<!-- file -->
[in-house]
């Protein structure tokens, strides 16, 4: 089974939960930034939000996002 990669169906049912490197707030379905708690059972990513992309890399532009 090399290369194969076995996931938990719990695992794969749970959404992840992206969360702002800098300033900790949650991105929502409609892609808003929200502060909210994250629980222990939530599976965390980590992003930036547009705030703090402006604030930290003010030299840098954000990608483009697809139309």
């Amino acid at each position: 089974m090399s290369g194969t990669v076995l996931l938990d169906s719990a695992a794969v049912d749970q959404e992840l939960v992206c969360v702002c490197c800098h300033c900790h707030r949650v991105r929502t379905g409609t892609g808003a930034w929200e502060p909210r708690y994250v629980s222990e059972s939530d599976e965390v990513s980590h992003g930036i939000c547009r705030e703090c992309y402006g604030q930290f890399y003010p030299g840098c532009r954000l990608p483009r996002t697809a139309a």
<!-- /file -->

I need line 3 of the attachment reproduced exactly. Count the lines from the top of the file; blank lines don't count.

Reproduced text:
């Amino acid at each position: 089974m090399s290369g194969t990669v076995l996931l938990d169906s719990a695992a794969v049912d749970q959404e992840l939960v992206c969360v702002c490197c800098h300033c900790h707030r949650v991105r929502t379905g409609t892609g808003a930034w929200e502060p909210r708690y994250v629980s222990e059972s939530d599976e965390v990513s980590h992003g930036i939000c547009r705030e703090c992309y402006g604030q930290f890399y003010p030299g840098c532009r954000l990608p483009r996002t697809a139309a």